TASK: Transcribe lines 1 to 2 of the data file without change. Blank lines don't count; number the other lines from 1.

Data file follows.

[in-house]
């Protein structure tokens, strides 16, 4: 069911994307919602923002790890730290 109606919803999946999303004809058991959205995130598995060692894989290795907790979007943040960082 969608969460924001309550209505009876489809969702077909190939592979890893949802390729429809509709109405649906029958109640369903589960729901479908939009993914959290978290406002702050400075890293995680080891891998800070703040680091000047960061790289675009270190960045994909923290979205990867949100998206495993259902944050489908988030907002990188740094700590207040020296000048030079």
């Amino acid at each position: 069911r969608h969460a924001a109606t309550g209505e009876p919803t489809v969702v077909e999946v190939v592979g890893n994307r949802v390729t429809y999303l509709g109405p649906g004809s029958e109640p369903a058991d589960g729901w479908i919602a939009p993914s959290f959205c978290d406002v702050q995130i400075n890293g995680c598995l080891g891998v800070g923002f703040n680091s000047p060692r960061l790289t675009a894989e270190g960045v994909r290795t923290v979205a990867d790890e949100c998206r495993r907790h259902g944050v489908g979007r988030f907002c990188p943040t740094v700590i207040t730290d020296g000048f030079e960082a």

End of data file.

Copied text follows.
[in-house]
């Protein structure tokens, strides 16, 4: 069911994307919602923002790890730290 109606919803999946999303004809058991959205995130598995060692894989290795907790979007943040960082 969608969460924001309550209505009876489809969702077909190939592979890893949802390729429809509709109405649906029958109640369903589960729901479908939009993914959290978290406002702050400075890293995680080891891998800070703040680091000047960061790289675009270190960045994909923290979205990867949100998206495993259902944050489908988030907002990188740094700590207040020296000048030079």